New history of Waterlooville – the town named after the battle

The cover of The Early Years of Waterlooville.

The cover of The Early Years of Waterlooville.

The picturesque cottages that once sat behind the original Coach and Horses pub at Hilsea, Portsmouth.

Quaint old farm cottages were behind Coach and Horses pub

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Havant area historian Steve Jones has produced a new booklet, edited by Ralph Cousins, called The Early Years of Waterlooville 1810-1910 and the History of the Forest of Bere.

The 90-page A4 special edition celebrates the 200th anniversary of the Battle of Waterloo.

Steve tells of the turnpike road from Portsmouth to Sheet and that it took between nine and 10 hours to travel from Portsmouth to London on the stagecoch along dreadful ‘roads’.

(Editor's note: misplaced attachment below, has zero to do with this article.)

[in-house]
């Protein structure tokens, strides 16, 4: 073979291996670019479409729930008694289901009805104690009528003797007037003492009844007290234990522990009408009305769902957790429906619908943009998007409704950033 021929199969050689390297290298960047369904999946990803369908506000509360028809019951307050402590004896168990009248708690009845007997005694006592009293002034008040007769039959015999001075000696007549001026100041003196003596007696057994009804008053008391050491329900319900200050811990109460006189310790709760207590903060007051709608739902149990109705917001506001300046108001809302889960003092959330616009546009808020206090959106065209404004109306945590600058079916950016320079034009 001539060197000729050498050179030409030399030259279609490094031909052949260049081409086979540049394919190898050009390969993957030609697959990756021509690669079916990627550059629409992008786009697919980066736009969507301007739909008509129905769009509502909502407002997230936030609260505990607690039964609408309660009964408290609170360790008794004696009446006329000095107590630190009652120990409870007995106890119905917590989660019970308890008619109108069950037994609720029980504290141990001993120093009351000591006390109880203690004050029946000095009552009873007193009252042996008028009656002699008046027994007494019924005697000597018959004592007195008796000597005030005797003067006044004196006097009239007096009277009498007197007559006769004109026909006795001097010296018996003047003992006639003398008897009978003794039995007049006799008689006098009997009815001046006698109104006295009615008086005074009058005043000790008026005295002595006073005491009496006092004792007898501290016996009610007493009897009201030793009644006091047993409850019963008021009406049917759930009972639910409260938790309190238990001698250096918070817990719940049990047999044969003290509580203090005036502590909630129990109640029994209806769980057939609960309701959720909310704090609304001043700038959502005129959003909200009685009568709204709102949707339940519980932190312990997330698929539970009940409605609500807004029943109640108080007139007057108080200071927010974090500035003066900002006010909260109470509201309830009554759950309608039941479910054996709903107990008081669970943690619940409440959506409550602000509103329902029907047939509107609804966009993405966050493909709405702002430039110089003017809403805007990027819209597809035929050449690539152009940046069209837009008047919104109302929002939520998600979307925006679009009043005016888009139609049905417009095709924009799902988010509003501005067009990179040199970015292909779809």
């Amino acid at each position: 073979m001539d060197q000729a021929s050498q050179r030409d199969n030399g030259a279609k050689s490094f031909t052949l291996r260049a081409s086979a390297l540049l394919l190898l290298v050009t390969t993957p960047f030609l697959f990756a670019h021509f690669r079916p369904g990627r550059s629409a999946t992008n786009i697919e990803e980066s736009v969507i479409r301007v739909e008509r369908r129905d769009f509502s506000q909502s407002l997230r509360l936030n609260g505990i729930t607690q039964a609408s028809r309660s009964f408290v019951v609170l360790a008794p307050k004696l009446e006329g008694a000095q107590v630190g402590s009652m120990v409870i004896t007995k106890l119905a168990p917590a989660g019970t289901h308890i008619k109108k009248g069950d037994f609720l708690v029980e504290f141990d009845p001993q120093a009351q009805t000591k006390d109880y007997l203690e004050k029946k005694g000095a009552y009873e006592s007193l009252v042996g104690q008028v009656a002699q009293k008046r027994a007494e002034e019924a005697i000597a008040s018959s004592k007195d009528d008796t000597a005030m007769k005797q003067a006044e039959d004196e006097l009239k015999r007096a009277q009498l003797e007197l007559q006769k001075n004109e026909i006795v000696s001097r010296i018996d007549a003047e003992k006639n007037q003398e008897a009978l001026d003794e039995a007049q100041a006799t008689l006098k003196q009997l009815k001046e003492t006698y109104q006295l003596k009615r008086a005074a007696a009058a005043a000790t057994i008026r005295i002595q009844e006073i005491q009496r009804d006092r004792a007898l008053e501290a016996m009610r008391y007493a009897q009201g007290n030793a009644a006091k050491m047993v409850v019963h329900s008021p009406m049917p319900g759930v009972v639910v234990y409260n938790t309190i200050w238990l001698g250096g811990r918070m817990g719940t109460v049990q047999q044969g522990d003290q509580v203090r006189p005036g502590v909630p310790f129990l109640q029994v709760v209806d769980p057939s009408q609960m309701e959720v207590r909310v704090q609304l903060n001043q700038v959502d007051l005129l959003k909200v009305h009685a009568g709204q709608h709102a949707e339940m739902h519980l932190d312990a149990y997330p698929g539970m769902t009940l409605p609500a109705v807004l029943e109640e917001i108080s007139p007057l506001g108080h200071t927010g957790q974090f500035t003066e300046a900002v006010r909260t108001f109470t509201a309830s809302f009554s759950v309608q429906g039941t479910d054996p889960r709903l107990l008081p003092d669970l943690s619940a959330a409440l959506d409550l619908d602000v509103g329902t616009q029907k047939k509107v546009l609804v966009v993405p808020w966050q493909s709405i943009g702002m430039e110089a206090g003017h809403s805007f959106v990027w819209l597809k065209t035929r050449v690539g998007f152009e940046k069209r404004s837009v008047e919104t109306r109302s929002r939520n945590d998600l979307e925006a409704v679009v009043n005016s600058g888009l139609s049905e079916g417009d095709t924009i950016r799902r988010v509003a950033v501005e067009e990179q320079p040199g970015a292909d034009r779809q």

The Forest of Bere at that time covered most of east Hampshire.

In 1800 the forest covered 16,000 acres with 10,000 acres of open forest.

When the Forestry Commission took over in 1919 there were only 1,450 acres of woodland but since then, through purchase and leasing, that figure has risen to 3,500 acres.

The Heroes of Waterloo pub was allegedly given that name after the soldiers who rested there on their way home from the battle.

Steve tells us the legend is somewhat fanciful and that the pub is most probable named after the battle itself.

The present pub is not the original, that was a few yards farther west.

The book also tells the long history of St George’s Church in the town centre and also of the many traders, pubs, hotels and characters associated with the town down the years.

With more than 50 photographs and a few maps, the book costs £6 and is available from Waterlooville library and Havant museum.

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